Turkish President Recep Tayyip Erdogan's narrow win in Sunday's referendum, which significantly expands his powers, is not promising for Turkey's future. Following the referendum, Erdogan has become the most powerful Turk since Mustafa Kemal Ataturk founded modern Turkey in 1923. But while half of ...

Defeat by Annihilation: Mobility and Attrition in the Islamic State's Defense of Mosul

The Islamic State's defense of Mosul has provided unique insights into how the group has adapted its style of fighting to dense urban terrain. While the Islamic State failed to mount an effective defense in the rural outskirts and outer edges of Mosul, it did mount a confident defense of the denser ...

Rouhani Likely to Survive Election Shake-Up

On April 12, Mahmoud Ahmadinejad surprised observers by announcing he would run in the upcoming presidential election, despite his own former statement to the contrary and Supreme Leader Ali Khamenei's opposition to such a move. Having gradually lost the support of hardliners, the former Iranian ...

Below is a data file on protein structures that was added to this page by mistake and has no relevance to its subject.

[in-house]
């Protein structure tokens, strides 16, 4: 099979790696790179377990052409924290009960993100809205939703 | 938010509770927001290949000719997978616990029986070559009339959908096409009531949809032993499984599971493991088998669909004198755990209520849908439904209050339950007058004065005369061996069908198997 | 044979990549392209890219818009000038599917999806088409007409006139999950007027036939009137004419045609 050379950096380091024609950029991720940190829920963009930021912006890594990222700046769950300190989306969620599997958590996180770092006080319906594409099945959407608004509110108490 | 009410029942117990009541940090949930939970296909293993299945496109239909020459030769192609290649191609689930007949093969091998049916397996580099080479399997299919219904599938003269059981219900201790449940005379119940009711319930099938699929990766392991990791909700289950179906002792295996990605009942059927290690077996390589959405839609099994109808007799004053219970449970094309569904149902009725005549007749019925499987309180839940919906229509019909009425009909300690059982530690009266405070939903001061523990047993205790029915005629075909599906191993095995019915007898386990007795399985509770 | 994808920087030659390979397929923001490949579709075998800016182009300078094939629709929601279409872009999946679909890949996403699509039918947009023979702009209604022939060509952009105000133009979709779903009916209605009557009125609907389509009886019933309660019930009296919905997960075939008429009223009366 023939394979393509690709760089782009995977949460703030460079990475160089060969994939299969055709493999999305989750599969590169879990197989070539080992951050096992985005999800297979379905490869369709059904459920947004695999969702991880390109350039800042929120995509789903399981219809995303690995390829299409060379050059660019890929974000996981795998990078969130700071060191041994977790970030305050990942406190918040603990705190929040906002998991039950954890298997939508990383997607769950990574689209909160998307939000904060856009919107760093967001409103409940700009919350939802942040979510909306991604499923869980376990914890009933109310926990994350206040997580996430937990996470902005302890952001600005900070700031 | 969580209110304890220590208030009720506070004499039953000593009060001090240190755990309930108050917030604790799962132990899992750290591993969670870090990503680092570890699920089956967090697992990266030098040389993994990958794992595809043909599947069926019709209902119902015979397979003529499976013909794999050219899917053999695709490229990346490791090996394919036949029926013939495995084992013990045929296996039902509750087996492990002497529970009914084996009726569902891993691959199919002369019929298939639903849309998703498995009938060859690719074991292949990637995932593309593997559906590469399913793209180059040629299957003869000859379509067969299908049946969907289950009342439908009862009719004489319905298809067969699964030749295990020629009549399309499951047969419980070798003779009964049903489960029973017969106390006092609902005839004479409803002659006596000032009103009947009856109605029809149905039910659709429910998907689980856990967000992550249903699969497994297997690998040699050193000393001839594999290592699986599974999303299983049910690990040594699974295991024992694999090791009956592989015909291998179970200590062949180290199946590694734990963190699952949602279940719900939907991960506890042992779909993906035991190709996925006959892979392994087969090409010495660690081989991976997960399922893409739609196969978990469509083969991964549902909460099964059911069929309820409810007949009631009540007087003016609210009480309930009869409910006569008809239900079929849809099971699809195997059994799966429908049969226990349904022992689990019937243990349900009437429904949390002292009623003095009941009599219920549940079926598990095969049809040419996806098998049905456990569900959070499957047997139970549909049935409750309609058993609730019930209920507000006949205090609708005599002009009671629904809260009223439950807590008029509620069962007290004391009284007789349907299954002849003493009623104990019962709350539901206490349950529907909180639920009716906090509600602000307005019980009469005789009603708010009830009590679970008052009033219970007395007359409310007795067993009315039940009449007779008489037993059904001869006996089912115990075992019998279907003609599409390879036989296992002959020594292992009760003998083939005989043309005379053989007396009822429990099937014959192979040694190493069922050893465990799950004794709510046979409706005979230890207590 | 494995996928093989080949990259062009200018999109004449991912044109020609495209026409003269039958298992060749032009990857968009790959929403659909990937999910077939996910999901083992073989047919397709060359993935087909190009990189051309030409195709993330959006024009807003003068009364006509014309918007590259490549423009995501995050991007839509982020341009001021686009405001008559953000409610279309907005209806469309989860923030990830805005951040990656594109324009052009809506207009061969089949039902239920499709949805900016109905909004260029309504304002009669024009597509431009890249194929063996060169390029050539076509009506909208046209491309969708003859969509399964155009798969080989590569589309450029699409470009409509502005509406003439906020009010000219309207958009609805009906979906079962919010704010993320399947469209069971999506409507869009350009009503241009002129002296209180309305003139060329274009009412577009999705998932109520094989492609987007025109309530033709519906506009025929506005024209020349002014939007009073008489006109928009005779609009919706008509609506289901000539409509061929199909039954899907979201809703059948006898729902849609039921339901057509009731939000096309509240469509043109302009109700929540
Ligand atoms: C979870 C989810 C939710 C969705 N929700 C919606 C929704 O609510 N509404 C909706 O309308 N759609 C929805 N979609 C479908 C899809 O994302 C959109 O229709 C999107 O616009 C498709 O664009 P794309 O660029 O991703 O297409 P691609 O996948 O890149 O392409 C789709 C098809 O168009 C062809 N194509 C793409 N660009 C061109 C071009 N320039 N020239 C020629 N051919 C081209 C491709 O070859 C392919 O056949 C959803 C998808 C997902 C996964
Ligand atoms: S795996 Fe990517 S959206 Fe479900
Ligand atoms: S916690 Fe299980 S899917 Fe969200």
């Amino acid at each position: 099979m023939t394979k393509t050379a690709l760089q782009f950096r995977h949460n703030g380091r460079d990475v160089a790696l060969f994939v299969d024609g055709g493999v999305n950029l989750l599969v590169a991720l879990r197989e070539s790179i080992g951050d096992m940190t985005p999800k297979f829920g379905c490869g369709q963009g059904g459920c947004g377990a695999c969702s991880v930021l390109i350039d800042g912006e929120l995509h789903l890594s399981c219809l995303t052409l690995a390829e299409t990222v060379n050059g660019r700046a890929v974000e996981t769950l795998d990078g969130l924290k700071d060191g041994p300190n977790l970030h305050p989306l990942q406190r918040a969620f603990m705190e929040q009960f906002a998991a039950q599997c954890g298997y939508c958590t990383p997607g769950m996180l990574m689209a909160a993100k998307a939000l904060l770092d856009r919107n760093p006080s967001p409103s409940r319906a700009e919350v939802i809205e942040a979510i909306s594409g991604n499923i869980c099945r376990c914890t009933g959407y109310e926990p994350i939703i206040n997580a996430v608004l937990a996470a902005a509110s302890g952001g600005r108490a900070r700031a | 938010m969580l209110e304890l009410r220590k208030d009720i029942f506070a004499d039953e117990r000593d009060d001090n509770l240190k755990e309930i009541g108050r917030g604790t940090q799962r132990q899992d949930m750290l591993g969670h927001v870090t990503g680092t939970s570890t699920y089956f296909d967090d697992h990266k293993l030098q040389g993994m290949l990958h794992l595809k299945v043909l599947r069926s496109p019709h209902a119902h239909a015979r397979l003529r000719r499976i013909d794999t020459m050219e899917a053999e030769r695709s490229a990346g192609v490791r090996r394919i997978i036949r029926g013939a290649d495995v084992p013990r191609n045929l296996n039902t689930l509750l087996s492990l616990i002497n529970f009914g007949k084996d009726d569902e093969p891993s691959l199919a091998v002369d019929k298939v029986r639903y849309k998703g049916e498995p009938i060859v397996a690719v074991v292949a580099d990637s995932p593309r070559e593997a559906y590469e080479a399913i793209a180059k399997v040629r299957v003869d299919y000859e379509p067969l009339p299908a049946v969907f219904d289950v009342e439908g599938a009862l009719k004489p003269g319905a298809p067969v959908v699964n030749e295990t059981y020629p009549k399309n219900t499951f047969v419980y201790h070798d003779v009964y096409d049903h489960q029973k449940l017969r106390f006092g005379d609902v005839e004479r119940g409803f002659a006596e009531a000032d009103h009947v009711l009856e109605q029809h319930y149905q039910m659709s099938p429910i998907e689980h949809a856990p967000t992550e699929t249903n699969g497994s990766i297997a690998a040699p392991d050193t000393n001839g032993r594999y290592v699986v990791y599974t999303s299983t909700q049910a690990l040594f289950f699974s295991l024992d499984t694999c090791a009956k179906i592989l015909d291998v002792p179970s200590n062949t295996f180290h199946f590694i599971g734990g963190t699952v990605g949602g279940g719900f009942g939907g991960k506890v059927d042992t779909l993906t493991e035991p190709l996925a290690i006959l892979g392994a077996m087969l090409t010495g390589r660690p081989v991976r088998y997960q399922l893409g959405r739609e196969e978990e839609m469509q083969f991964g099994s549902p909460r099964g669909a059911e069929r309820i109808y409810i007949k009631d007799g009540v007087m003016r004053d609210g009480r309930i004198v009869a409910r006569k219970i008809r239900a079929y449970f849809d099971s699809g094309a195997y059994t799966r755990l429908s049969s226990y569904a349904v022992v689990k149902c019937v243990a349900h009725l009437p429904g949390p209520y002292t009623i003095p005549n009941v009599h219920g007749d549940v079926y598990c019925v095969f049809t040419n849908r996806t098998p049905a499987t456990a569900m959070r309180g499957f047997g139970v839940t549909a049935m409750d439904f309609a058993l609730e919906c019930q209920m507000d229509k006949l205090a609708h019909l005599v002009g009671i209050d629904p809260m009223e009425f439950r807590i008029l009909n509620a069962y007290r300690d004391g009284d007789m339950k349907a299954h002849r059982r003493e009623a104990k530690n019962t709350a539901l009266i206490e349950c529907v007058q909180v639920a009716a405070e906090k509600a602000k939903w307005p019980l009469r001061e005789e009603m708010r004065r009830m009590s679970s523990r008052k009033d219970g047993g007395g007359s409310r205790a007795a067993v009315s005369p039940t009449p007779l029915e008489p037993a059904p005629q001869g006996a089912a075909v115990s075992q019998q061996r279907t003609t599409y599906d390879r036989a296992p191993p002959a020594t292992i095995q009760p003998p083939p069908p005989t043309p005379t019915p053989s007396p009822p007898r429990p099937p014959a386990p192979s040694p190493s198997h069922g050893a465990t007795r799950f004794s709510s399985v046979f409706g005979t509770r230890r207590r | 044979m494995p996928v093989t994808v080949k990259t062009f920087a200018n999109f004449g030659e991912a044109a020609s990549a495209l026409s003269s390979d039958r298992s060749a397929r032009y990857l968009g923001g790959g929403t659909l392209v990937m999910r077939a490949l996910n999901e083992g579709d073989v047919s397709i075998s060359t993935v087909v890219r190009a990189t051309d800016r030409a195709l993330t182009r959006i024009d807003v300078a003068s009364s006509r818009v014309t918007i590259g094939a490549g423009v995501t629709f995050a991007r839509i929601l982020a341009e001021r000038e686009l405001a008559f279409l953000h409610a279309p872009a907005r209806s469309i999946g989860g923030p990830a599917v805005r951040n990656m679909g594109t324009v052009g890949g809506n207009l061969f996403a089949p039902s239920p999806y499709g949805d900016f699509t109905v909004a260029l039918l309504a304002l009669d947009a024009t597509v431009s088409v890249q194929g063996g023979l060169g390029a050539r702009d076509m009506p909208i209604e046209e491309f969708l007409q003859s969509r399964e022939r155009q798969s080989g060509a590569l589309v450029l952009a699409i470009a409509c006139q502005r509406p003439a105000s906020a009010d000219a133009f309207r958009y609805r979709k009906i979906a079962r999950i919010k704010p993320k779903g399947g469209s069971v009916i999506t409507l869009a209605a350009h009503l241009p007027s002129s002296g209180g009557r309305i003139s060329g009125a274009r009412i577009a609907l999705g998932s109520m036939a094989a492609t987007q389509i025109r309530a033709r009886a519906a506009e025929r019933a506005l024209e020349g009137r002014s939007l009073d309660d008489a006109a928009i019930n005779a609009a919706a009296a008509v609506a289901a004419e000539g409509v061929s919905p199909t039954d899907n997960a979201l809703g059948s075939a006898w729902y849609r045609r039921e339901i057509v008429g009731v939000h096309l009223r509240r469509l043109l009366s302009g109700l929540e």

After ISIS, the U.S. Military Could Help Keep Iraq Stable

Iraqi Prime Minister Haider al-Abadi has called on the U.S. to deepen cooperation with Baghdad under the 2008 U.S.-Iraqi Strategic Framework Agreement. That makes sense. America has expended incalculable resources in Iraq, intervening militarily four times since 1990. Iraq is worth the effort -- the ...

Turkey's Ties to the West Are in Deep Trouble